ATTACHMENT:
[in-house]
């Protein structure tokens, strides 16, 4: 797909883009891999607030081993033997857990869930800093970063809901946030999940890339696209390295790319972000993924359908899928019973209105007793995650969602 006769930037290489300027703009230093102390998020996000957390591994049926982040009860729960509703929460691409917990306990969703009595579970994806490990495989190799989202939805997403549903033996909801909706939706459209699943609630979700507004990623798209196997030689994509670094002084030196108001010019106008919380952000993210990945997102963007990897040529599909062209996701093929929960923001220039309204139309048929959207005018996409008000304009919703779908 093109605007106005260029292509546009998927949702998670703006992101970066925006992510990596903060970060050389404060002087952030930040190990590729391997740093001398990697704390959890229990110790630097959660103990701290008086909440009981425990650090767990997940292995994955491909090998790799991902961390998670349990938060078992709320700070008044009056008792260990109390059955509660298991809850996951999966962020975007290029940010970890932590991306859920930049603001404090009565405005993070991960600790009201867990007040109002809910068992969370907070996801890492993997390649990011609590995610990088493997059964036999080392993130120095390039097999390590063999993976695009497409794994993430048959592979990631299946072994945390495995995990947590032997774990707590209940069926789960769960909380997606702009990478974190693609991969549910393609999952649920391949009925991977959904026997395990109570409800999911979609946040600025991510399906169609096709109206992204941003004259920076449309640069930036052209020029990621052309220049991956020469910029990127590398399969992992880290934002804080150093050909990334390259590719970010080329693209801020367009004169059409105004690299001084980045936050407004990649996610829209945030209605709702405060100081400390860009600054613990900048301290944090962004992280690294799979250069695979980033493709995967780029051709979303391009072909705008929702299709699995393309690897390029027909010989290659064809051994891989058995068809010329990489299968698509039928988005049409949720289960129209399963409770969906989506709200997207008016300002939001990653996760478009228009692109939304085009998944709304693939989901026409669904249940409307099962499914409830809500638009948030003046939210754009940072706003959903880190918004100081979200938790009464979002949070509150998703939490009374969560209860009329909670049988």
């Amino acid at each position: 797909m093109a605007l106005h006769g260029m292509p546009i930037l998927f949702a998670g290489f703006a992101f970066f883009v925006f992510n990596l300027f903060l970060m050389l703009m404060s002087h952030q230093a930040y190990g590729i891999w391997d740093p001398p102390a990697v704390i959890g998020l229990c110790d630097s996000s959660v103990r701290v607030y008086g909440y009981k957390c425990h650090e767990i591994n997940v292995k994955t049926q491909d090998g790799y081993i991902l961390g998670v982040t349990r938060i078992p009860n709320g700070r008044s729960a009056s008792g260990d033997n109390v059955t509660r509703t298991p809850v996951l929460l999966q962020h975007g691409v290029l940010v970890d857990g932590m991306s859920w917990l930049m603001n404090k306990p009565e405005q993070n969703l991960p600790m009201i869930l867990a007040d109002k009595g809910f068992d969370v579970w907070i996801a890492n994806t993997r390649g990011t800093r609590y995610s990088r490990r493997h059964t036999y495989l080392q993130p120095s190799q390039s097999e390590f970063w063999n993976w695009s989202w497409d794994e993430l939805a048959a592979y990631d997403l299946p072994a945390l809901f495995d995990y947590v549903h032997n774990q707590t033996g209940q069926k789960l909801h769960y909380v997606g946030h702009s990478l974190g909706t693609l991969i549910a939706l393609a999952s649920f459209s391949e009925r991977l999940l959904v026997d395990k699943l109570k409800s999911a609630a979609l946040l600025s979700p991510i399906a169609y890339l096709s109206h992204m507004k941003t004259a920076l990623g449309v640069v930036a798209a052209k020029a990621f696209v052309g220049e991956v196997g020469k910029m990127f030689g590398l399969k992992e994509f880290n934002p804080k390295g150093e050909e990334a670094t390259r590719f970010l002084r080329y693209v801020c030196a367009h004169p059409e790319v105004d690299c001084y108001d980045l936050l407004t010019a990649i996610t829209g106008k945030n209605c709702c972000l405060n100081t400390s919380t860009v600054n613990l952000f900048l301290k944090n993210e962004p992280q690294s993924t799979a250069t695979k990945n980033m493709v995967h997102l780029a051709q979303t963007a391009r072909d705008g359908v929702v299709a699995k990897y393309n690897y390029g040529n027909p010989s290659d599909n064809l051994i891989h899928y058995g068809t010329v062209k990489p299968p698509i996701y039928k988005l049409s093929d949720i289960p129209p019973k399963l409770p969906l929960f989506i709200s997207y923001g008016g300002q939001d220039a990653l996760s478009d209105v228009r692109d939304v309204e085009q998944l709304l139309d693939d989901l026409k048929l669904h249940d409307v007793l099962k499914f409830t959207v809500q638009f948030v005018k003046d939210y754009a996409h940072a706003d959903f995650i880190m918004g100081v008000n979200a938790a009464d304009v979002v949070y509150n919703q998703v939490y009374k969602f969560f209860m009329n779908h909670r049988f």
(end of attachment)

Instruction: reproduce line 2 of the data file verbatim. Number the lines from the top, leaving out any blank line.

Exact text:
């Protein structure tokens, strides 16, 4: 797909883009891999607030081993033997857990869930800093970063809901946030999940890339696209390295790319972000993924359908899928019973209105007793995650969602 006769930037290489300027703009230093102390998020996000957390591994049926982040009860729960509703929460691409917990306990969703009595579970994806490990495989190799989202939805997403549903033996909801909706939706459209699943609630979700507004990623798209196997030689994509670094002084030196108001010019106008919380952000993210990945997102963007990897040529599909062209996701093929929960923001220039309204139309048929959207005018996409008000304009919703779908 093109605007106005260029292509546009998927949702998670703006992101970066925006992510990596903060970060050389404060002087952030930040190990590729391997740093001398990697704390959890229990110790630097959660103990701290008086909440009981425990650090767990997940292995994955491909090998790799991902961390998670349990938060078992709320700070008044009056008792260990109390059955509660298991809850996951999966962020975007290029940010970890932590991306859920930049603001404090009565405005993070991960600790009201867990007040109002809910068992969370907070996801890492993997390649990011609590995610990088493997059964036999080392993130120095390039097999390590063999993976695009497409794994993430048959592979990631299946072994945390495995995990947590032997774990707590209940069926789960769960909380997606702009990478974190693609991969549910393609999952649920391949009925991977959904026997395990109570409800999911979609946040600025991510399906169609096709109206992204941003004259920076449309640069930036052209020029990621052309220049991956020469910029990127590398399969992992880290934002804080150093050909990334390259590719970010080329693209801020367009004169059409105004690299001084980045936050407004990649996610829209945030209605709702405060100081400390860009600054613990900048301290944090962004992280690294799979250069695979980033493709995967780029051709979303391009072909705008929702299709699995393309690897390029027909010989290659064809051994891989058995068809010329990489299968698509039928988005049409949720289960129209399963409770969906989506709200997207008016300002939001990653996760478009228009692109939304085009998944709304693939989901026409669904249940409307099962499914409830809500638009948030003046939210754009940072706003959903880190918004100081979200938790009464979002949070509150998703939490009374969560209860009329909670049988």